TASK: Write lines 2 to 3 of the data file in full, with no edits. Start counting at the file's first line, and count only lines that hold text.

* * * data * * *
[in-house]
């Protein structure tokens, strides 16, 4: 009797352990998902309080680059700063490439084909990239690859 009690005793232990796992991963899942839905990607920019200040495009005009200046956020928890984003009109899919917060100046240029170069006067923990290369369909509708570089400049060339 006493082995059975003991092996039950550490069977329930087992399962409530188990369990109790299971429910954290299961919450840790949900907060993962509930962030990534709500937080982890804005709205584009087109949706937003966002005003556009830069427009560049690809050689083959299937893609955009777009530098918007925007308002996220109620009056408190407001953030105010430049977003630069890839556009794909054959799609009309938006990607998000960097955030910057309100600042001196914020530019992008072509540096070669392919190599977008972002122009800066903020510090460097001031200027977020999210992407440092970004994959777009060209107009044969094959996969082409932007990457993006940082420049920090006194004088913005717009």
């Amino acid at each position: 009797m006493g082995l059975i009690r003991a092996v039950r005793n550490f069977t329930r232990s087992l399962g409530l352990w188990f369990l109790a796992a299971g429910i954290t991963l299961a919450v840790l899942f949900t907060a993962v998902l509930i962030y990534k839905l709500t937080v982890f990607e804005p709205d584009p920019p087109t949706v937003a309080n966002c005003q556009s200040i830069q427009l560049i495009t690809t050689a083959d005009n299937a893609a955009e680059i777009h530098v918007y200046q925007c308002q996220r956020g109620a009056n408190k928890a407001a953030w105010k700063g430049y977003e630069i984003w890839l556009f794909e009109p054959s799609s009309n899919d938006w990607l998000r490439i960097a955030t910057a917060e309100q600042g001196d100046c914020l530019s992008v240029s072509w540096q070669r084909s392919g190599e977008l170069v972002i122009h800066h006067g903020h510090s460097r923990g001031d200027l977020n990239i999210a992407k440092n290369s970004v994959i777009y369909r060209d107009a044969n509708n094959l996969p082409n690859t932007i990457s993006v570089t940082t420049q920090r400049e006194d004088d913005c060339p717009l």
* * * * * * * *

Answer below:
């Protein structure tokens, strides 16, 4: 009797352990998902309080680059700063490439084909990239690859 009690005793232990796992991963899942839905990607920019200040495009005009200046956020928890984003009109899919917060100046240029170069006067923990290369369909509708570089400049060339 006493082995059975003991092996039950550490069977329930087992399962409530188990369990109790299971429910954290299961919450840790949900907060993962509930962030990534709500937080982890804005709205584009087109949706937003966002005003556009830069427009560049690809050689083959299937893609955009777009530098918007925007308002996220109620009056408190407001953030105010430049977003630069890839556009794909054959799609009309938006990607998000960097955030910057309100600042001196914020530019992008072509540096070669392919190599977008972002122009800066903020510090460097001031200027977020999210992407440092970004994959777009060209107009044969094959996969082409932007990457993006940082420049920090006194004088913005717009």
């Amino acid at each position: 009797m006493g082995l059975i009690r003991a092996v039950r005793n550490f069977t329930r232990s087992l399962g409530l352990w188990f369990l109790a796992a299971g429910i954290t991963l299961a919450v840790l899942f949900t907060a993962v998902l509930i962030y990534k839905l709500t937080v982890f990607e804005p709205d584009p920019p087109t949706v937003a309080n966002c005003q556009s200040i830069q427009l560049i495009t690809t050689a083959d005009n299937a893609a955009e680059i777009h530098v918007y200046q925007c308002q996220r956020g109620a009056n408190k928890a407001a953030w105010k700063g430049y977003e630069i984003w890839l556009f794909e009109p054959s799609s009309n899919d938006w990607l998000r490439i960097a955030t910057a917060e309100q600042g001196d100046c914020l530019s992008v240029s072509w540096q070669r084909s392919g190599e977008l170069v972002i122009h800066h006067g903020h510090s460097r923990g001031d200027l977020n990239i999210a992407k440092n290369s970004v994959i777009y369909r060209d107009a044969n509708n094959l996969p082409n690859t932007i990457s993006v570089t940082t420049q920090r400049e006194d004088d913005c060339p717009l």